Hispanic voters nationally favor Obama by a 66-23 percent margin, according to a poll this month by Latino Decisions. The firm's co-founder, Matt Barreto, called Romney's speech a first step toward repairing his image with Hispanics after taking a hard line against illegal immigration during the Republican primaries.
Noting that an estimated 40 percent of Hispanics voted for former President George W. Bush's reelection in 2004, Barreto said Romney has a chance to win over some Latino voters.
"Because of the perceived harsh rhetoric on immigration, those people having been moving away from the Republican camp. I think what this speech does is allow (Romney) to start very slowly repairing that image and perhaps getting some folks back on board," Barreto said.
But Barreto said Romney missed an opportunity by not responding more specifically to Obama's directive.
Trey Martinez Fischer, a Democratic state lawmaker who heads the Mexican American Legislative Caucus in Texas, blasted Romney for saying he'd work with Congress on immigration when Republicans have resisted any reform that includes a path to citizenship for those now in the country illegally.
"What makes us believe that Gov. Romney all of a sudden will change the frame in a Congress that's controlled by leaders who would rather electrify a fence and put immigrants in harm's way?" said Fischer, who said Obama was justified in bypassing Congress with his immigration directive.
While Romney devoted much of his remarks to immigration, he made it clear that he wants the economy to be the top issue for Hispanics and other voters.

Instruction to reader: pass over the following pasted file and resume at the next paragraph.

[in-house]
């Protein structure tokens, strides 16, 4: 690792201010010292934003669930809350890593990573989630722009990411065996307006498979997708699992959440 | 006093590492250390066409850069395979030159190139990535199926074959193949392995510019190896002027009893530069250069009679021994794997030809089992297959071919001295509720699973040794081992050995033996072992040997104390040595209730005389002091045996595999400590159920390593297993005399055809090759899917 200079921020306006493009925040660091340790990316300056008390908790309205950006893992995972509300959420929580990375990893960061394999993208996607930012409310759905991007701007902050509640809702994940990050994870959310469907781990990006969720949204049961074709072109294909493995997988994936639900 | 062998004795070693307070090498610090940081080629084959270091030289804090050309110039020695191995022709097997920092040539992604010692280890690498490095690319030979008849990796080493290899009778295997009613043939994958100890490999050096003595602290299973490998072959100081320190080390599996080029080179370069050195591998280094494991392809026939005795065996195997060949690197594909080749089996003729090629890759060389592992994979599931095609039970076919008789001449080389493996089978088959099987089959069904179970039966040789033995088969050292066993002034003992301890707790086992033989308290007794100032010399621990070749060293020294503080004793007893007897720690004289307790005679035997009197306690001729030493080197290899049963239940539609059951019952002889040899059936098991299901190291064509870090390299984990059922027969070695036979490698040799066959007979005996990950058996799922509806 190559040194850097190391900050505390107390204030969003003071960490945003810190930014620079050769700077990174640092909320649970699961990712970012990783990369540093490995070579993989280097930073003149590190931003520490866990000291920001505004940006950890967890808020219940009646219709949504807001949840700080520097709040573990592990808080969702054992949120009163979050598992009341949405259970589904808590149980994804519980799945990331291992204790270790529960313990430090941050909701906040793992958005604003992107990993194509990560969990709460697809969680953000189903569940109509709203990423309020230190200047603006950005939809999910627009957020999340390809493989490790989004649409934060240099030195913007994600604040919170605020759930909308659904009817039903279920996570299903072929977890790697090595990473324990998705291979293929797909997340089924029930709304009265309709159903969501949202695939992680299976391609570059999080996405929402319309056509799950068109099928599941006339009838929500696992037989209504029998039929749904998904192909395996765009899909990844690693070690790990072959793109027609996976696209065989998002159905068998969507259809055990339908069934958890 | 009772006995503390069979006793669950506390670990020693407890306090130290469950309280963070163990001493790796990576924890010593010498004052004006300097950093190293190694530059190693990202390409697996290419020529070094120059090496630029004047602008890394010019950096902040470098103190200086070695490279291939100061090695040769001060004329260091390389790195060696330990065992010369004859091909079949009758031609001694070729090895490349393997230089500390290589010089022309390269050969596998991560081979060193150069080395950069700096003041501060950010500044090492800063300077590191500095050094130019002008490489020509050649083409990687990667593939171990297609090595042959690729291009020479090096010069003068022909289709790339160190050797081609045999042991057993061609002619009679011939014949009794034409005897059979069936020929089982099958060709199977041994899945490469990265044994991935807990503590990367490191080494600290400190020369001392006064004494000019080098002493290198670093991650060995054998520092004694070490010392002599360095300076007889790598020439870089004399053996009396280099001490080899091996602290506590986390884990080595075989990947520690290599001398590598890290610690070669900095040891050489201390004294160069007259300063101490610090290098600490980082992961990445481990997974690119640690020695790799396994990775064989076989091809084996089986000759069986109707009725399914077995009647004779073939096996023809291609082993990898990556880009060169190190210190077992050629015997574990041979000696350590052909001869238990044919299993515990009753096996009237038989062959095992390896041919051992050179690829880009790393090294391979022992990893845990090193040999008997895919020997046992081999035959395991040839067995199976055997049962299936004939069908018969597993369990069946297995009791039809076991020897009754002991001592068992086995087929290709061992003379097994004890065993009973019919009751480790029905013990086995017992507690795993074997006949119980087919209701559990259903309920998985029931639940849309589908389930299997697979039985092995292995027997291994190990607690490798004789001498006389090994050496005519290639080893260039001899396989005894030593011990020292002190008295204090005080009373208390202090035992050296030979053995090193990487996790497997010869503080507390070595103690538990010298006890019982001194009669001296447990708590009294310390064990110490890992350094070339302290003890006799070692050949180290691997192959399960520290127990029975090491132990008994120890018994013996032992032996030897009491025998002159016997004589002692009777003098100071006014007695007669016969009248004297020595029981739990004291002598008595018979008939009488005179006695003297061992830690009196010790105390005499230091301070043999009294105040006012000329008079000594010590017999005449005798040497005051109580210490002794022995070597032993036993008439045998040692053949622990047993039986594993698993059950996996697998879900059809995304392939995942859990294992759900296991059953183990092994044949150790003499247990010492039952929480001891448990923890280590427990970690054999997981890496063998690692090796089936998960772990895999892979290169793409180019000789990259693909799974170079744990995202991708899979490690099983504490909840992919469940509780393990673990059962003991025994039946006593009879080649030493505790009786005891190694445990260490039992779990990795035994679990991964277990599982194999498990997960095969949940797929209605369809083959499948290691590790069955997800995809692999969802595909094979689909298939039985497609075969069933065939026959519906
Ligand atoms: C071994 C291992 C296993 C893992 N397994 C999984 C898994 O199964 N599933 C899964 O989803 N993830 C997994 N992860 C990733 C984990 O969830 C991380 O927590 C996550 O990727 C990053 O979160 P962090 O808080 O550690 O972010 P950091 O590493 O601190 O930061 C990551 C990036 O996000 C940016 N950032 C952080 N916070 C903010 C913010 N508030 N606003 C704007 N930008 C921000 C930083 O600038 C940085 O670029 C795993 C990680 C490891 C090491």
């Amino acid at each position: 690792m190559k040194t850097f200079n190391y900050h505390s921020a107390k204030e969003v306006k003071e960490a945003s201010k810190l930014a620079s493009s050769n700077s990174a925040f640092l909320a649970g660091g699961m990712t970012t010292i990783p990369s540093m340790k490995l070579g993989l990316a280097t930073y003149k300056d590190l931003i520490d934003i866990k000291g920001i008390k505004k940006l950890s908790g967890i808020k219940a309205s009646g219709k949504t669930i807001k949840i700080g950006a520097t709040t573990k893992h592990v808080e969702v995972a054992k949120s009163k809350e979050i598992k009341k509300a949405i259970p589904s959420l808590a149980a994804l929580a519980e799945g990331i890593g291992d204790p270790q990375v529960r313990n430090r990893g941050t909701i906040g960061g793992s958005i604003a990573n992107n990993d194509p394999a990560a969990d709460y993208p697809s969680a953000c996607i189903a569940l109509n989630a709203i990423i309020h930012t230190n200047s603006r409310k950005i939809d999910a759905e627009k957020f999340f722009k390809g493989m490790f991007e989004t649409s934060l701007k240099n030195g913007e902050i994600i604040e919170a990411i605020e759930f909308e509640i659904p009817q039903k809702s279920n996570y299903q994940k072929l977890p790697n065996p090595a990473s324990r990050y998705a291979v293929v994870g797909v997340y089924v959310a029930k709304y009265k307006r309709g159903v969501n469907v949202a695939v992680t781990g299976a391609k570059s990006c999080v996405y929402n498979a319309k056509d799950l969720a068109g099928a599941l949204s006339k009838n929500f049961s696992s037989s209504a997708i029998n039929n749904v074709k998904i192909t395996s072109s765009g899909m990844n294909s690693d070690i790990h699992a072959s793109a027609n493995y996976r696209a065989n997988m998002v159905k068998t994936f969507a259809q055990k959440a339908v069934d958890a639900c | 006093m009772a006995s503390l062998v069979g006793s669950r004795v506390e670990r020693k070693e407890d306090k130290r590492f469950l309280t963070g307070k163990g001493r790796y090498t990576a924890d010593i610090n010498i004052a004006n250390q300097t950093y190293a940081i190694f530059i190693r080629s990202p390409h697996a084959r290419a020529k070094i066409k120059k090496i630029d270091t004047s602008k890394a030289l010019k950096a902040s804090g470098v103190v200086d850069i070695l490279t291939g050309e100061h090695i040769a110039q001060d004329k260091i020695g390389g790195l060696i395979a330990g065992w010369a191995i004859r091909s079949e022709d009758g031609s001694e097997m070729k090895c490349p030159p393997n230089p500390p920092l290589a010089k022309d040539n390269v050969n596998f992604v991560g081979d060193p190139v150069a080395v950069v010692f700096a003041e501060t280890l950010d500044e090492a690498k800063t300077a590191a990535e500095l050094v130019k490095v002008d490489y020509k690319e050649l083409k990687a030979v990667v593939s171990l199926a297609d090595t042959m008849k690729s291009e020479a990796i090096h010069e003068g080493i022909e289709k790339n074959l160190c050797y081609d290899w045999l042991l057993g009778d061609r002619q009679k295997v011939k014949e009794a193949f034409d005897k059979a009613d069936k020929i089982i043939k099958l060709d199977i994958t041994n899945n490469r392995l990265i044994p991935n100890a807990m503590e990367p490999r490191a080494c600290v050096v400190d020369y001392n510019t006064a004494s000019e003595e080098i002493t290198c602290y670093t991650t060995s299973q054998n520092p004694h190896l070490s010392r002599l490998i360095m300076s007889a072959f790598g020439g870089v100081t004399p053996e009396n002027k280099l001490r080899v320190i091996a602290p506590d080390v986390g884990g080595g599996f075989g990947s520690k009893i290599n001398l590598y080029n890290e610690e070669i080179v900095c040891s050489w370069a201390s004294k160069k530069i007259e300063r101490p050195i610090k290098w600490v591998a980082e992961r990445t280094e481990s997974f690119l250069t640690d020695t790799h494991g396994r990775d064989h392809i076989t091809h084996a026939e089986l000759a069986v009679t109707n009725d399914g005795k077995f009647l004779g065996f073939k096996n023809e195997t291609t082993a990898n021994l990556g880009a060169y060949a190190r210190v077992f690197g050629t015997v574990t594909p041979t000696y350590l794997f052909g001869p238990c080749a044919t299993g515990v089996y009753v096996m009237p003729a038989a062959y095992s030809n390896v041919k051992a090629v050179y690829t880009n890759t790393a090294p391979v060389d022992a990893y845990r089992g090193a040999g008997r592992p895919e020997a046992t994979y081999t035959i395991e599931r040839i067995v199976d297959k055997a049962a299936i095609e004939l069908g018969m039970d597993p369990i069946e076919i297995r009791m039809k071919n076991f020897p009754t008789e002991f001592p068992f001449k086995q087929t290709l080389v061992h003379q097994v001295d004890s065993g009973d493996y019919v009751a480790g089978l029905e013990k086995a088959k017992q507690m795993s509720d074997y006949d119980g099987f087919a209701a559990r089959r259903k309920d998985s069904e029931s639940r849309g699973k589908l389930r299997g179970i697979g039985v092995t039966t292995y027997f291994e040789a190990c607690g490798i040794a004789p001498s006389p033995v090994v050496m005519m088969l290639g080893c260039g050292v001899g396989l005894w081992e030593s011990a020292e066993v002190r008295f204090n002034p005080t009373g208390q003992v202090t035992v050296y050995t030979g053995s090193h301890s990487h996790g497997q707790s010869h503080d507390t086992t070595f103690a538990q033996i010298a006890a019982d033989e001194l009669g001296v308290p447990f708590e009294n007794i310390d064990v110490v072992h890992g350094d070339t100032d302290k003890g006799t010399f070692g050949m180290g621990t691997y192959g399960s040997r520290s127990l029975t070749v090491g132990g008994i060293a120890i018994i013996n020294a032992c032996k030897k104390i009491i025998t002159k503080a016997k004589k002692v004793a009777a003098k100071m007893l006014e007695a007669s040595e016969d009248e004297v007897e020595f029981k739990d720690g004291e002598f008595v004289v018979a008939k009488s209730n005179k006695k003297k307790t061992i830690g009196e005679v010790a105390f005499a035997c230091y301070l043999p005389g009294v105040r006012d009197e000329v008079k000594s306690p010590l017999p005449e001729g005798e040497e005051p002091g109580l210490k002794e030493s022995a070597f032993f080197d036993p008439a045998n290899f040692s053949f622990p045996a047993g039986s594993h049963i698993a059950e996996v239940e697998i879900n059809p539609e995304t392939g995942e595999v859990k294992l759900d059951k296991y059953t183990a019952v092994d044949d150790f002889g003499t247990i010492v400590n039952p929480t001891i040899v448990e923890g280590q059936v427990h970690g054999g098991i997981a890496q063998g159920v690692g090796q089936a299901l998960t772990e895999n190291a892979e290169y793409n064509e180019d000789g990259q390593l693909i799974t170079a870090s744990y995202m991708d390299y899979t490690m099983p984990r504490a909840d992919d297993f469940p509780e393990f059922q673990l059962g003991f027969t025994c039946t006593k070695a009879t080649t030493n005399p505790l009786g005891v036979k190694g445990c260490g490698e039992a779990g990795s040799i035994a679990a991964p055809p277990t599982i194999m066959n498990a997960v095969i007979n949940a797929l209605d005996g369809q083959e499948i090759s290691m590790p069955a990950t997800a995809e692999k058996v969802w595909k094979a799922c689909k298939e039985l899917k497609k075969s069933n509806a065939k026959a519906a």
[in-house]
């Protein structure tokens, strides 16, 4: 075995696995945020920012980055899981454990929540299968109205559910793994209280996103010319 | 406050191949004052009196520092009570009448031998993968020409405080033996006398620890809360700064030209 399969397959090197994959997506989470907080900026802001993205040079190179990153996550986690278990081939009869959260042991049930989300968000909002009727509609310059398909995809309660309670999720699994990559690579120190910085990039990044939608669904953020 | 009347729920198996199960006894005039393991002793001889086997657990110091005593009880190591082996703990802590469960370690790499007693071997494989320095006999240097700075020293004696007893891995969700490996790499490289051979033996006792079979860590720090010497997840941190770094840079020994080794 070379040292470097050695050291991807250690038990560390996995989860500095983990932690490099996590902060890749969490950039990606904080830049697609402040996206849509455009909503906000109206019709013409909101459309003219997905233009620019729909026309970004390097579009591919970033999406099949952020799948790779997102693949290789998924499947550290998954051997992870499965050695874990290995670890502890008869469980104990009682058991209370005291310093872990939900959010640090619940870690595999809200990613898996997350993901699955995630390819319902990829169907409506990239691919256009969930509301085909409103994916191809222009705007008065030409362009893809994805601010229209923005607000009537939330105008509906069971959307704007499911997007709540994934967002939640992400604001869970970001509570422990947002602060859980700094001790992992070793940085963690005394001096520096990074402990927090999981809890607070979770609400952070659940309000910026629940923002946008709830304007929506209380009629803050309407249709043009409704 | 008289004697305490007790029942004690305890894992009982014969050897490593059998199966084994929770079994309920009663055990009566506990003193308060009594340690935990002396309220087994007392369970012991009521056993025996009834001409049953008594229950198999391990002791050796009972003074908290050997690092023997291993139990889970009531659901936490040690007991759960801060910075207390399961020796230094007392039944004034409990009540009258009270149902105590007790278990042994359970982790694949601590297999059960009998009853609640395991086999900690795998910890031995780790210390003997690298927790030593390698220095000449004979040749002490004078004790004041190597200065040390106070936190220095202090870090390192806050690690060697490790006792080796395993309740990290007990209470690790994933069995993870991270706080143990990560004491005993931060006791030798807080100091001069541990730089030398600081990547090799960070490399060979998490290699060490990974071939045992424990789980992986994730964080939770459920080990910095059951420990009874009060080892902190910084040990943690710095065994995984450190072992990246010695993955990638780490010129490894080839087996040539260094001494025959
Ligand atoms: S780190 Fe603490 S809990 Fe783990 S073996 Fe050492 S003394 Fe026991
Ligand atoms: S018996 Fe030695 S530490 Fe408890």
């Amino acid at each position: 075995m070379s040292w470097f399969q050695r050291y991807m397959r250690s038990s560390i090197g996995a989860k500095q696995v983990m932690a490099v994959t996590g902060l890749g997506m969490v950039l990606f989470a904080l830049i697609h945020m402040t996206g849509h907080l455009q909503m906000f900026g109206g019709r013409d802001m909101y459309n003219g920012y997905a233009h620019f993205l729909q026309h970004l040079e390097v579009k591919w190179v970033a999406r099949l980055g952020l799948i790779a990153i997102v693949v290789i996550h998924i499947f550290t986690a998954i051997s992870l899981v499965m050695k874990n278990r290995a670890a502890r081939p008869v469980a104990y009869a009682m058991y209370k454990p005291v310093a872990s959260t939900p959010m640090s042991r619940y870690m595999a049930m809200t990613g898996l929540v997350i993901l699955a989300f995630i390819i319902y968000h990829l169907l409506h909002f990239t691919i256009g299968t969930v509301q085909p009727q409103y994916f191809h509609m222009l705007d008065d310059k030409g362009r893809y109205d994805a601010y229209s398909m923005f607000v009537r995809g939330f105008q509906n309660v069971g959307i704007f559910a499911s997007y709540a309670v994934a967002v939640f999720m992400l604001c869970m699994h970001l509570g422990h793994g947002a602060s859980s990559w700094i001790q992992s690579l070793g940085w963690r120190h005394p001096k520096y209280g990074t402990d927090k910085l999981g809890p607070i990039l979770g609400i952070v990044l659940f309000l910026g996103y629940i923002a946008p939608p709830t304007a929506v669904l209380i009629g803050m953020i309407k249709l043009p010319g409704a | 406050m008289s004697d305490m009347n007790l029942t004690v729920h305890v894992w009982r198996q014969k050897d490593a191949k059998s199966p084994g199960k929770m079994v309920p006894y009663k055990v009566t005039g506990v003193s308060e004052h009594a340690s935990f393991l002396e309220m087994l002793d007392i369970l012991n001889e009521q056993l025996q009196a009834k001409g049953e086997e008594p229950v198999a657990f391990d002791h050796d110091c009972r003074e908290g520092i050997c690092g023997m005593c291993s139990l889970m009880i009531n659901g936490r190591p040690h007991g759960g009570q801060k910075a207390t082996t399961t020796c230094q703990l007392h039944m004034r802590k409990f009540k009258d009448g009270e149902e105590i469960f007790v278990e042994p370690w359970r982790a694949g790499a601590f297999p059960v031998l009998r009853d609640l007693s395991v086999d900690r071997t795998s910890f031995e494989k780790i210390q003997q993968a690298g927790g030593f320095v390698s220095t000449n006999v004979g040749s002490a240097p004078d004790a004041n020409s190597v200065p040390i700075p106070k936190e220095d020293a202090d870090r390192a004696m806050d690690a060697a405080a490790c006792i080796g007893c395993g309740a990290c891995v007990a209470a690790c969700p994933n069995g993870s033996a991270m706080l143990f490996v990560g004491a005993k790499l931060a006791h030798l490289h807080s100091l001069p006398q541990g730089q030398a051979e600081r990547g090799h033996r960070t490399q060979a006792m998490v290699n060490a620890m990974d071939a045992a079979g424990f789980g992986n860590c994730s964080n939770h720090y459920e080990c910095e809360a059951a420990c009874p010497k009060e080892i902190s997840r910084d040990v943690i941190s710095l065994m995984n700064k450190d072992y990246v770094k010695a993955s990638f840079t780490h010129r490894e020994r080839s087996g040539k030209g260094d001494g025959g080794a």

Unemployment has consistently been higher among Hispanics than the general population. Hispanic unemployment was 10 percent in January 2009, when Obama took office, and reached 13.1 percent in November 2010. It got as low as 10.3 percent in March this year, but climbed to 11 percent in May, according to the Bureau of Labor Statistics.
The overall unemployment rate was 7.8 percent when Obama took office. It has been above 8 percent for 40 consecutive months, including a high of 10 percent in October 2009. The jobless rate stood at 8.2 percent last month.
"Hispanics have been hit disproportionately hard," Romney said in his speech. He said Obama had inherited a bad economy, but faulted the president for not taking steps to spur a more robust recovery.
"I believe that he's taking your vote for granted," Romney said of Obama. "I come here today with a very simple message: You do have an alternative and your vote should be respected and your voice is more important now than ever before."
The growing importance of the Hispanic vote was emphasized by several speakers at the conference.
"As a whole we now approach the first election that marks a time in history in our census that we have hit 50 million Latinos in this country," said NALEO President Sylvia Harris, a commissioner from Harris County, Texas. "And with those numbers, campaigns, candidates and political parties know that the way to the White House, the way to the capitol house, the way to city hall is not doable and will not succeed without the Latino vote."